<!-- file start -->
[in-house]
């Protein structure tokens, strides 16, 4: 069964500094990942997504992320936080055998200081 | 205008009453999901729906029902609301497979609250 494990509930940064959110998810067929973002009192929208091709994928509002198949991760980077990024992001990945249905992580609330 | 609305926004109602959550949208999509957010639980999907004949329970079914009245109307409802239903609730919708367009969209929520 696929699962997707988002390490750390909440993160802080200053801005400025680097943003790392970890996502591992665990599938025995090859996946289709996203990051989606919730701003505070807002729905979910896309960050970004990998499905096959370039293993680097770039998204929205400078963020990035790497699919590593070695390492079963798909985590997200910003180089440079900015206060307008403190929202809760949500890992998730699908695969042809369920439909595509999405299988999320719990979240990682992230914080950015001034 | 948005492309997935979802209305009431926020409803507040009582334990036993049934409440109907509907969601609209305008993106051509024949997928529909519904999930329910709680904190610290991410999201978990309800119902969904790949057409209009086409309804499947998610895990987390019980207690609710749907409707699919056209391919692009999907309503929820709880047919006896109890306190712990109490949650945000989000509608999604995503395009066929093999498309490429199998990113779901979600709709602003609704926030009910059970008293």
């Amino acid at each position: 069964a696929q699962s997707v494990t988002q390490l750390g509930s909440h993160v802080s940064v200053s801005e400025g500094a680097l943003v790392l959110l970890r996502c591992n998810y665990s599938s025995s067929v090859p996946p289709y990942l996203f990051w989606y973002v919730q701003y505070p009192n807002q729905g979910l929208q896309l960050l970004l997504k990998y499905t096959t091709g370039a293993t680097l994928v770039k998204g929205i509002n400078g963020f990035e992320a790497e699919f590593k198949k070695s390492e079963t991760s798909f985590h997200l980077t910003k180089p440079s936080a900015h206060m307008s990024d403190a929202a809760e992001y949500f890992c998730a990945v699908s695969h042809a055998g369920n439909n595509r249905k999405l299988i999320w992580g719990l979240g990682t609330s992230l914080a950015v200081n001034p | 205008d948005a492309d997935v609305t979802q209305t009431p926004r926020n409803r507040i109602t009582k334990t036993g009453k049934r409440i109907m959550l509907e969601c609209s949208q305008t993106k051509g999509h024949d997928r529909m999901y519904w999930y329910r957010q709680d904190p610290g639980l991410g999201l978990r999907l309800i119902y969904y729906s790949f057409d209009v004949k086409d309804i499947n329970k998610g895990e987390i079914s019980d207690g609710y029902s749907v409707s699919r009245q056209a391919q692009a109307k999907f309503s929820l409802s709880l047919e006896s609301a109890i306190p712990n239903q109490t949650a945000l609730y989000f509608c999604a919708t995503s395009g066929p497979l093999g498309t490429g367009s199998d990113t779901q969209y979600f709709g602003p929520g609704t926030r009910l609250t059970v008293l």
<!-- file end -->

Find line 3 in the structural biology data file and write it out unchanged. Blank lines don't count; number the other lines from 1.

């Amino acid at each position: 069964a696929q699962s997707v494990t988002q390490l750390g509930s909440h993160v802080s940064v200053s801005e400025g500094a680097l943003v790392l959110l970890r996502c591992n998810y665990s599938s025995s067929v090859p996946p289709y990942l996203f990051w989606y973002v919730q701003y505070p009192n807002q729905g979910l929208q896309l960050l970004l997504k990998y499905t096959t091709g370039a293993t680097l994928v770039k998204g929205i509002n400078g963020f990035e992320a790497e699919f590593k198949k070695s390492e079963t991760s798909f985590h997200l980077t910003k180089p440079s936080a900015h206060m307008s990024d403190a929202a809760e992001y949500f890992c998730a990945v699908s695969h042809a055998g369920n439909n595509r249905k999405l299988i999320w992580g719990l979240g990682t609330s992230l914080a950015v200081n001034p | 205008d948005a492309d997935v609305t979802q209305t009431p926004r926020n409803r507040i109602t009582k334990t036993g009453k049934r409440i109907m959550l509907e969601c609209s949208q305008t993106k051509g999509h024949d997928r529909m999901y519904w999930y329910r957010q709680d904190p610290g639980l991410g999201l978990r999907l309800i119902y969904y729906s790949f057409d209009v004949k086409d309804i499947n329970k998610g895990e987390i079914s019980d207690g609710y029902s749907v409707s699919r009245q056209a391919q692009a109307k999907f309503s929820l409802s709880l047919e006896s609301a109890i306190p712990n239903q109490t949650a945000l609730y989000f509608c999604a919708t995503s395009g066929p497979l093999g498309t490429g367009s199998d990113t779901q969209y979600f709709g602003p929520g609704t926030r009910l609250t059970v008293l």